The Big, the Bad, and the Ugly
When configuring a new PC the other day,
rather then just reach for a “default” copy of Windows, I paused
and looked long and hard at the latest edition of Suse Linux
instead. I made a conscious decision to analyse if this was
prejudice or practicality, and to be honest, I’m not 100% certain.
I have nothing personal against Microsoft software – like millions
of others, I have been an unpaid beta tester for over 15 years and
known very little else – but I do relish the unfamiliar sensation
that at last, I have a real choice. And that set me thinking,
which always a dangerous moment.
For some reason that must have something to do
with Bill Gates’ inestimable personal charm, and nothing at all to
do with huge financial inducements, European monopoly legislation
continues to allow Microsoft to lead a charmed life largely in
charge of the directions of the IT industry. Who else can boast of
90%+ market share and not find themselves in the dock for
restrictive practises? Correct, no commercial company that you or I
can think of – so why is it permitted?
Search me – although one might reasonably
speculate that governments find it so much simpler to deal with a
single behemoth, than the organised anarchy of the Linux world, that
blind eyes are being turned as governments are planning all sorts of
invasive legislation to attempt to curb various abuses of the
internet. And perhaps the fact that Microsoft pays large taxes
hasn’t gone unnoticed, whereas the alternative is revenue free.
(Although the considerable amount that central and local government
pays for Microsoft Software should be offset).
Perhaps in an effort to avoid rubbing it in,
Microsoft is barely advertising at present. After all, it simply
doesn’t have to since almost every PC arrives de-facto preinstalled
with Microsoft OS and applications. But the other side of this world
dominance coin is that there isn’t any more market to conquer in OS
and apps, and the only way is down – even at the very best, this
aspect of Microsoft’s sales are lashed to the state of the market.
The fact that Linux is free to all intents and
purposes is only a small part of the story, as any IT manager will
know. The price of software is the least of the challenges facing a
commercial IT installation – keeping it all going and meeting users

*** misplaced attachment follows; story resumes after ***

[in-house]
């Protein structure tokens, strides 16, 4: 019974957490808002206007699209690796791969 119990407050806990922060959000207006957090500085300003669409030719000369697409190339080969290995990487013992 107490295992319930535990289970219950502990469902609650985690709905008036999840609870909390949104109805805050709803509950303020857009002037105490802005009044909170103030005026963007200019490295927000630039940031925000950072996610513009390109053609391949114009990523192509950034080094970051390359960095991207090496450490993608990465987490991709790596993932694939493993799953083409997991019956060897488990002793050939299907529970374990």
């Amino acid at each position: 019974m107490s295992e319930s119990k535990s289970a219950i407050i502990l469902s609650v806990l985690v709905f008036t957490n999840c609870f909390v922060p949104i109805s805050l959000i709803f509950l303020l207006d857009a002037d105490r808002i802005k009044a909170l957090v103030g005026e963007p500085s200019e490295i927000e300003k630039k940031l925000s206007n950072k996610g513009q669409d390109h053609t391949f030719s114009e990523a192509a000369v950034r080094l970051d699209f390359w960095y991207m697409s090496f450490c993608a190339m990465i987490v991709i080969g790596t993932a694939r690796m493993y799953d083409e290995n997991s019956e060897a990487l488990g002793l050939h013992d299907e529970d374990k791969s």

expectations is everything. And do not forget the cost of
compliance – there is no penalty for allowing users to run riot with
freeware, whereas if a few hooky copies of Word escape, Mr Plod and
his friends may be feeling the collars of all your company’s hard
So the fact that Linux also works as advertised
is an essential part of the plot; and the fact that people like IBM
and Sun are now endorsing it also helps the brand-aware to accept
that there might be such a thing as a free lunch, after all. Indeed,
IBM's delight at edging Linux into its marketplace to displace
Windows whenever it can barely conceals a real desire to see
Microsoft reduced to penury after the way Microsoft abandoned IBM
with OS2 in a dead end. But let’s be honest, we’d all enjoy a
monopoly if we were allowed to get away one, as IBM and Sun both
know very well; and IBM’s only real gripe is that Microsoft took
over IBM’s role as the industry’s Monopolist in Chief.
Is Microsoft now looking at extinction in the
server and desktop software marketplace? Well, not yet, but the
availability of versatile multi-boot partitioning schemes that
allows users to choose between Windows and Linux on start up ought
to make the migration process more accessible. But the availability
of a Hyperos (www.hyperos2002.com) that promises to support
instant flipping between Windows and Linux will make the biggest
contribution yet to encourage the conservative to test the water, as
does the availability of truly vast hard drives (180G IBM IDE drives
for around £135...) and main RAM of 1GByte or more.
Suspecting that their game is in danger, if not
exactly “up”, Micosoft has been edging out into as many ancillary
businesses over the past few years, and has latterly been hoovering
up GIS and mapping businesses, with Mapblast being a recent victim.
Amazingly, Microsoft missed trick and an
opportunity to plug a big hole in its software range recently when
Sony (who obviously read Computer Shopper and take our
advice), concluded a deal to acquire the desktop software assets of
Sonic Foundry – which includes the wonderful Vegas video editing
software, and the equally competent Sound Forge and Acid audio
tools. Sony paid $18m, so although that’s small change to Sony,
it's still slightly more than the RRP. This news was probably
cheered by the competition at Adobe, whose venerable Premiere video
editing software does not compare favourably; and I would imagine
there are even sighs of relief as far up the food chain as Avid and
Discreet, since Sony is not exactly synonymous with competent PC
software development and marketing.
Of course, the next Press Release I read may
well announce “Microsoft Acquires Sony” – which would actually be a
sound strategic move, given Microsoft’s ambitions to escape the OS
hegemony with games machinery and media in general. Although maybe
Bill is waiting to find the remnants of AOL/Time Warner posted up on
eBay so he can get in the Guinness Book of World again, this time
for the biggest PayPal transaction of all time.
So then, what OS did I eventually install..? A
multi-partition Windows/Suse Linux configuration. Which installation
was the more painless? Both about the same. Which seems more stable?
Linux, of course. Which one has all the apps installed ? Blast. As
usual this is where the romance stops and reality gets in the way;
would someone please remind application developers to port
everything to Linux? Thanks!